After the founder of Lululemon Athletica Inc. was denied a request to speak with shareholders for 10 minutes during the annual meeting on Thursday, Wilson elected on Wednesday to disclose a letter he sent to fellow shareholders stating that he felt the company “has lost its way…I feel strongly that our current board and management team must clearly articulate and execute a strategy with urgency towards regaining Lululemon’s competitive advantage and profitable growth and they must take responsibility.”
Wilson emphasized that three years ago, Lululemon shares were double the value of Under Armour’s and now they are “worth less than half.” He noted that Under Armour’s stock is up 79 percent and Nike’s is up 45 percent. In contrast, Lululemon stock is down 8 percent.
Wilson’s answer is a call for the company to voluntarily de-stagger the board, adding that boards are responsible for choosing the right chief executive officer. His point is that if the board can’t implement the changes needed to “increase shareholder value,” then shareholders should be able to make that change, even if it means changing the entire board.
An investment banker who requested anonymity said the request is in line with current corporate trends, that about 90 percent of companies in the S&P have a de-staggered board. Lululemon, apparently, is an outlier in that regard.
Wilson said in an interview that he couldn’t put forth a proposal to declassify the board so shareholders can vote for a full slate in 2017. That’s because two years ago he had an agreement with the company not to do certain things, such as solicit votes or disparage the firm for a period of two years until after the 2016 annual meeting. He’s had a dispute with the company before about the firm’s board composition. The sale of half his stake in Lululemon to private equity firm Advent International last year for $845 million resulted in the addition of two directors to the company’s board.
His public relations adviser, Michael Sitrick of Sitrick & Co., said sending Wednesday’s letter a day before the annual shareholders’ meeting was OK because it was “business criticism” and not a point of disparagement.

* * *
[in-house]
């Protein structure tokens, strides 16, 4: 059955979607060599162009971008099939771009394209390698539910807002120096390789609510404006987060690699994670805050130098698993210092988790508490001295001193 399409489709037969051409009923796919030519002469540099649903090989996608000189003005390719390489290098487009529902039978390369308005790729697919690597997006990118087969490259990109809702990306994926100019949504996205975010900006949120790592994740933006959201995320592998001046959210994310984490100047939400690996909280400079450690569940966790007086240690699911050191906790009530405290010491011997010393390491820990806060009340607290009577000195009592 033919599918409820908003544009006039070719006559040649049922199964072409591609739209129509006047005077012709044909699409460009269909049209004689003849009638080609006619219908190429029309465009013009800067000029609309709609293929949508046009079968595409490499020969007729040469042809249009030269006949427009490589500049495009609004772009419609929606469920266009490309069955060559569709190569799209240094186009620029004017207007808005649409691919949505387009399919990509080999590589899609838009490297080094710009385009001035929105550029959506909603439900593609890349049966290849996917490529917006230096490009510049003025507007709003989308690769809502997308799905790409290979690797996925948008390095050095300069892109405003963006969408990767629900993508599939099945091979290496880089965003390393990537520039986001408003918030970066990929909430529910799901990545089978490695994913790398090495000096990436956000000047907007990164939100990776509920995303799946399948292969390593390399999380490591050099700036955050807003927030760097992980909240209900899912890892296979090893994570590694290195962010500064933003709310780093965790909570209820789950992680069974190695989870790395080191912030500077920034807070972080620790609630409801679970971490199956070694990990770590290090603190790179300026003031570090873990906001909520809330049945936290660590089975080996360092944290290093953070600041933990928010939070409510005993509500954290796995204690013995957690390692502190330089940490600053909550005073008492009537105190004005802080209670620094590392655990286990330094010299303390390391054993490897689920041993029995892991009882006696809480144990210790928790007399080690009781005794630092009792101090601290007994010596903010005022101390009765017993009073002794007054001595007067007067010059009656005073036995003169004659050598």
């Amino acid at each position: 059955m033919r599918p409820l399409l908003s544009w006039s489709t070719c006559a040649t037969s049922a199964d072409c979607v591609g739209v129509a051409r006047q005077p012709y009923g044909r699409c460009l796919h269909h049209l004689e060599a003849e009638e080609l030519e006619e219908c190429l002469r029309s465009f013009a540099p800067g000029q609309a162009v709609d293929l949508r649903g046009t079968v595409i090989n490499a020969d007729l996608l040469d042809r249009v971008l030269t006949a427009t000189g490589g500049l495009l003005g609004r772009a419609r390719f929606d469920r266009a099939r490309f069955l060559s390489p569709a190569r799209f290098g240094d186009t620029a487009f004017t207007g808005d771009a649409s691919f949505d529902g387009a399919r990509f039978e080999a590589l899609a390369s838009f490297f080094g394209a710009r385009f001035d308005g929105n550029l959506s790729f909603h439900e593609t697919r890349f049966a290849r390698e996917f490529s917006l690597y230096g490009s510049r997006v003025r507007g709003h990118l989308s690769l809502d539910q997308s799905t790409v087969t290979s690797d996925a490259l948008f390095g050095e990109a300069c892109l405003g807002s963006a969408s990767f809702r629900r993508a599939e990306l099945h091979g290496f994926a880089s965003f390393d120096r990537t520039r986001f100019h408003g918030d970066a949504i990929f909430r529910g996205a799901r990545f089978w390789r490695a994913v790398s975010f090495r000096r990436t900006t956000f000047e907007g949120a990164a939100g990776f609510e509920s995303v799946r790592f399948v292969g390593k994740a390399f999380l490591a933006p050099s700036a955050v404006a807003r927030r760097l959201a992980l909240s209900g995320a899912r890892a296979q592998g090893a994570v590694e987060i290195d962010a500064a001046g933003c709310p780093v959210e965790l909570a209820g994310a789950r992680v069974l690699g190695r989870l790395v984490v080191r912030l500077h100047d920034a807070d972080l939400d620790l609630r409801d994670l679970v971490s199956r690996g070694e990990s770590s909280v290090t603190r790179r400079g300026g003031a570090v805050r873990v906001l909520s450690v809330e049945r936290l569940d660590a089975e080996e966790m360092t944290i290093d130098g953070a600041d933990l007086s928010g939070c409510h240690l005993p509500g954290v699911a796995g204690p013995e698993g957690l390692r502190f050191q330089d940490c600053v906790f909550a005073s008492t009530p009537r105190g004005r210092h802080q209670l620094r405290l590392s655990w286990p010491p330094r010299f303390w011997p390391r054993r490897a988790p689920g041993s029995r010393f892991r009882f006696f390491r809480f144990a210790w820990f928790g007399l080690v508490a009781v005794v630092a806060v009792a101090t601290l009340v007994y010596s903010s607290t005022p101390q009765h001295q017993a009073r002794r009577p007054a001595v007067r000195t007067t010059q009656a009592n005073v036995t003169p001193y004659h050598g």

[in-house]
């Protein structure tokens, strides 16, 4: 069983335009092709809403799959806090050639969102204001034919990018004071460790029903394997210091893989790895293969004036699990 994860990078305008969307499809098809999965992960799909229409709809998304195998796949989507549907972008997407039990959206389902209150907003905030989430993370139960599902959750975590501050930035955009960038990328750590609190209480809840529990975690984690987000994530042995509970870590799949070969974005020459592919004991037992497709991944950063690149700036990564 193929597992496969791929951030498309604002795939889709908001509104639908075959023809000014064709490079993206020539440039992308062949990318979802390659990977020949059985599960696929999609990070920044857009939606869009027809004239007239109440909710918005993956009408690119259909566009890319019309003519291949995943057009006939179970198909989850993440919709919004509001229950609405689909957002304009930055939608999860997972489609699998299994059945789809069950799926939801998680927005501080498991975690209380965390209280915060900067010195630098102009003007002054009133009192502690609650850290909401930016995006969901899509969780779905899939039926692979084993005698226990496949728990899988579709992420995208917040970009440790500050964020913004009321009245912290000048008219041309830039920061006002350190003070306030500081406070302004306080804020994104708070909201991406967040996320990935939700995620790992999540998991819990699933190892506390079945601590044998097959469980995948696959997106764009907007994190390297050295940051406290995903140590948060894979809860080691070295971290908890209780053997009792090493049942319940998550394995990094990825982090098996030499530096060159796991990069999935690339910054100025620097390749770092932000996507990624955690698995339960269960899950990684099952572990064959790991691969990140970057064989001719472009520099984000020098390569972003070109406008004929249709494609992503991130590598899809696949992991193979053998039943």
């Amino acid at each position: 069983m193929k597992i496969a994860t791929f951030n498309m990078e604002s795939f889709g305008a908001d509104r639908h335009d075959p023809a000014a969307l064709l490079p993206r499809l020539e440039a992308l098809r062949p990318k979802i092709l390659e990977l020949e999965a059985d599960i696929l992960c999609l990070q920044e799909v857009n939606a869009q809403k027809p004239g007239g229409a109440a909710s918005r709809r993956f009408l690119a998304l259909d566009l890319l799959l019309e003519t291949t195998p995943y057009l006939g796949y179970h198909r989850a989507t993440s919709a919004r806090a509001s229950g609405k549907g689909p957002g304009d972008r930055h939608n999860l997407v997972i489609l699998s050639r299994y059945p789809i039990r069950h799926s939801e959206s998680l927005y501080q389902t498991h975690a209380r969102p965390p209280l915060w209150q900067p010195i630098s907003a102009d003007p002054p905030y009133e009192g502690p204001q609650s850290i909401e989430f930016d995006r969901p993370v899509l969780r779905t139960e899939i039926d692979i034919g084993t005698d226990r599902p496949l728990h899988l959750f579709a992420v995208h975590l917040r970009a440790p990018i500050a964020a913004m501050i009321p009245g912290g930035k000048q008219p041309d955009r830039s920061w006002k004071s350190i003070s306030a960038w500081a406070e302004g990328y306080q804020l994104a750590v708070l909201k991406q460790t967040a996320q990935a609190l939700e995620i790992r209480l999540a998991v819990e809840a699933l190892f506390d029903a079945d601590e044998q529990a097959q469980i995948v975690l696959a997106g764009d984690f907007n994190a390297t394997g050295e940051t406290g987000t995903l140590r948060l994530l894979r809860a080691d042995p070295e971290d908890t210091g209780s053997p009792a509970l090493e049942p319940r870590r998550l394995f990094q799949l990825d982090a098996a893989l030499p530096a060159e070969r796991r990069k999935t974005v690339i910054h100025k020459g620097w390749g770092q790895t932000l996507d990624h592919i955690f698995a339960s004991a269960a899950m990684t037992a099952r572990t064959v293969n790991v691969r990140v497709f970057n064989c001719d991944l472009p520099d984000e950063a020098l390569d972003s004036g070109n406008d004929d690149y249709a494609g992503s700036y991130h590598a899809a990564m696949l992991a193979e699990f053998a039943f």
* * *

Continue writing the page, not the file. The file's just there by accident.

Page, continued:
Wilson, who stepped down from the board last year, still holds a 14.2 percent stake in the company.
For the quarter ended Jan. 31, Lululemon’s net income was up 5.9 percent to $117.4 million, or 85 cents a diluted share, on a 16.9 percent increase in net revenues to $704.3 million. For the year, net income grew 11.3 percent to $266 million, or $1.89 a diluted share, on a 14.7 percent increase in revenues to $2.06 billion.
Wilson said, “When you’re a high-margin business sitting on top of a pyramid, you can’t rest on your laurels. You need to be best in class; you have to have new technology and product.”
In that regard, the yoga apparel firm’s founder believes the company’s board doesn’t understand the business. “Lululemon is in the technical business,” he said, adding that the company hasn’t grown as it should have because it doesn’t have a huge international business, e-commerce has shown modest growth and there are product categories — such as sports bras — that it should be in, but hasn’t yet entered.
A spokeswoman for Lululemon said: “Mr. Wilson has had no involvement with Lululemon since stepping down as chairman of the board in May 2014 and from the board of directors in February 2015. As evidenced by our strong operational performance, we have the right board of directors and leadership team in place with the broad and deep expertise necessary to support the execution of our strategic five-year plan. This solid foundation gives us the tools to innovate and create as we deliver long-term sustainable growth for all stakeholders. We remain focused on our commitment to inspiring our guests in their sweaty pursuits and bringing the best of Lululemon to communities around the globe.”